When elevator gets stuck, some rise to the occasion


March 15, 1993|By ROGER SIMON

I did not resent it when the elevator doors refused to open. Such things happen every day in America.

Last November, 11 people were trapped more than six hours in an elevator in a downtown Baltimore office building.

Eleven people got off the elevator after the rescue, anyway. How many got on, and how many were consumed so that the others could live, we may never know.

And all those people who bought my first book -- and dozens did -- will remember that I was once trapped in an elevator with Chicago Tribune columnist Bob Greene.

"It was about 100 degrees in that elevator," Greene later wrote. "We were belly-to-back; there was not an inch to turn around. One of the other guests -- he is a calm, intelligent, dignified columnist for another paper -- began scratching and tearing at the elevator door like a strongman trying to open a can of sardines with his bare fingers. For a few seconds, it had no effect; it was like a gerbil trying to get footing on a sheet of greased metal. But, amazingly, it worked. He yanked the door open, and we were almost level with the host's floor and we climbed out."

That calm, intelligent, dignified guy who nonetheless acted like a gerbil was me.

And you do learn a lot about people in an elevator crisis. Some stand and whimper. Others panic and begin pushing buttons. Others start thinking about how they should have gone to the bathroom before lunch and not after.

So a few weeks ago, I got trapped in an elevator in the office building that houses The Sun's Washington bureau.

It is a nice building. The management often provides parties for the tenants at which time cookies or slices of fruitcake are served.

But I have always wondered: Where does management get the money for these lavish giveaways? Now I know: They take it out of the elevator budget.

I rode up the elevator to The Sun's floor and the doors did not open. I pushed "Door Open." Nothing happened. I pushed the button for the floor above. The floor below. The first floor. I pushed the emergency bell.

I picked up the elevator telephone. And I did not resent it when it rang and rang and rang. Because finally a person answered.

I am trapped in your elevator, I said.

"Name?" she asked.

I don't know what the elevator is called, I said.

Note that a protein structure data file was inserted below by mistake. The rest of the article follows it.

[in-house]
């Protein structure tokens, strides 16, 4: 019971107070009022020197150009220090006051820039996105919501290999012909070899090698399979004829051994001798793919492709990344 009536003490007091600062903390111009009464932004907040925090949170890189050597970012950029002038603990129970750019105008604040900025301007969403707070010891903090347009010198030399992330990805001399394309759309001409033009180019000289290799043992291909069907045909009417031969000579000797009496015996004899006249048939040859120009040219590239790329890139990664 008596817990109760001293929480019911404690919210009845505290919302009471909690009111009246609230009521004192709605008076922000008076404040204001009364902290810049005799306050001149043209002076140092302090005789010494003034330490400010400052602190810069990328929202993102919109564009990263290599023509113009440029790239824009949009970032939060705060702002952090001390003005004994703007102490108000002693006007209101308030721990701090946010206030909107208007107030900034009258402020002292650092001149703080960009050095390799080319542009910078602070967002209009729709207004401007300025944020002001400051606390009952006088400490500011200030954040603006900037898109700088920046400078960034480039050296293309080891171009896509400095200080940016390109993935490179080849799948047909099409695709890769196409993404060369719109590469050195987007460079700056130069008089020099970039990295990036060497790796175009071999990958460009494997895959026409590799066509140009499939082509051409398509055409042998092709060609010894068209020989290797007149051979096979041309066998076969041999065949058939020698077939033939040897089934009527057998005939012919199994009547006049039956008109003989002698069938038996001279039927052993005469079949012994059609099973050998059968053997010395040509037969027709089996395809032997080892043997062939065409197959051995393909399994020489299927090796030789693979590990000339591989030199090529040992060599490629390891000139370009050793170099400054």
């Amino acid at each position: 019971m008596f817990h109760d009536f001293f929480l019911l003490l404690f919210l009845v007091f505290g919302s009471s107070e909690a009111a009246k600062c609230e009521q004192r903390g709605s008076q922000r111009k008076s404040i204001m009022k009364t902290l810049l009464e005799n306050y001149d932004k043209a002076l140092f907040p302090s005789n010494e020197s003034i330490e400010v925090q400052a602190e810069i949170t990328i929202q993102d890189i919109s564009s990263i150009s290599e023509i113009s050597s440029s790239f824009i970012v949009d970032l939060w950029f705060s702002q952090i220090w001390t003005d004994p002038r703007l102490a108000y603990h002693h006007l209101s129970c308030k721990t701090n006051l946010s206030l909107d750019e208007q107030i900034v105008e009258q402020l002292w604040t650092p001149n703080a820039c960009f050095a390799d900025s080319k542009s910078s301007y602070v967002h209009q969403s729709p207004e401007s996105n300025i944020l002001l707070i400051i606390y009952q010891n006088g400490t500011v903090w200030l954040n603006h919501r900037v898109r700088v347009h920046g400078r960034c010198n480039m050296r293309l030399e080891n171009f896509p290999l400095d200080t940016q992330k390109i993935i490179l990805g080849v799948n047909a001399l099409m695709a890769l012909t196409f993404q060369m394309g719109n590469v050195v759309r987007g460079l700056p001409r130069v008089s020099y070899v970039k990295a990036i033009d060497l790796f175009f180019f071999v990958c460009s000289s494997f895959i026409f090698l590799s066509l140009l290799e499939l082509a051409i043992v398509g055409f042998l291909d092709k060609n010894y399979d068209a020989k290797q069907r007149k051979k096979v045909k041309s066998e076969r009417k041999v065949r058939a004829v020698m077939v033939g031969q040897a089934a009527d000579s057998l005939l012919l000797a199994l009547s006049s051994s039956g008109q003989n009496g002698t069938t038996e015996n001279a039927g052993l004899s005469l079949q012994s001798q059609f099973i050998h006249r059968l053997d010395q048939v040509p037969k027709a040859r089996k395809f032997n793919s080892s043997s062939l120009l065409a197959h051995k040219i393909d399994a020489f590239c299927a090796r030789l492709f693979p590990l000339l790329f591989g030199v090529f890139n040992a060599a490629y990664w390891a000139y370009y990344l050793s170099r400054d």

"Your name," she said.

My name? Why did she need my name? Were there so many people trapped in elevators that she needed to keep us all straight?

Then it hit me: She needed my name to identify the body should the elevator fall to the basement and turn me to jelly.

And I did not resent that. I just gave her my name.

"Did you push the 'Door Open' button?" she asked.


"Did it work?"

Yes. That's why I'm calling. Because the button worked and now I am out of the elevator and I am just calling to make conversation. No, it didn't work!

"OK, we will call you back in three to five minutes," she said.

And I did not resent it when she did not call me back in three to five minutes or, in fact, ever. Because I know when people give you precise parameters like "three to five minutes" they are just trying to keep you calm.

Besides, my colleagues were now shouting to me through the elevator doors.

"You got anybody in there with you?" a colleague yelled.

In fact, I was alone, but I didn't want to say that. I wanted to make up a name important enough to make everybody speed up the rescue, but obscure enough so the person realistically could be with me in an elevator.

Al Gore is in here with me and he wants to get out pronto! I shouted.

"Forget it," my colleague said.

And then I began to hear the muffled talk through the door.

"If he doesn't make it, can I have his column?"

"Does he write a column?"

"Sure, what did you think he did?"

"I just figured he came in late and left early for a living."

And I did not resent that. Nor did I resent it when my screaming and pounding evoked no sympathy.

"Oh, stop making a fuss," another colleague said. "You know you'll get a cheap column out of this."

That I resented.

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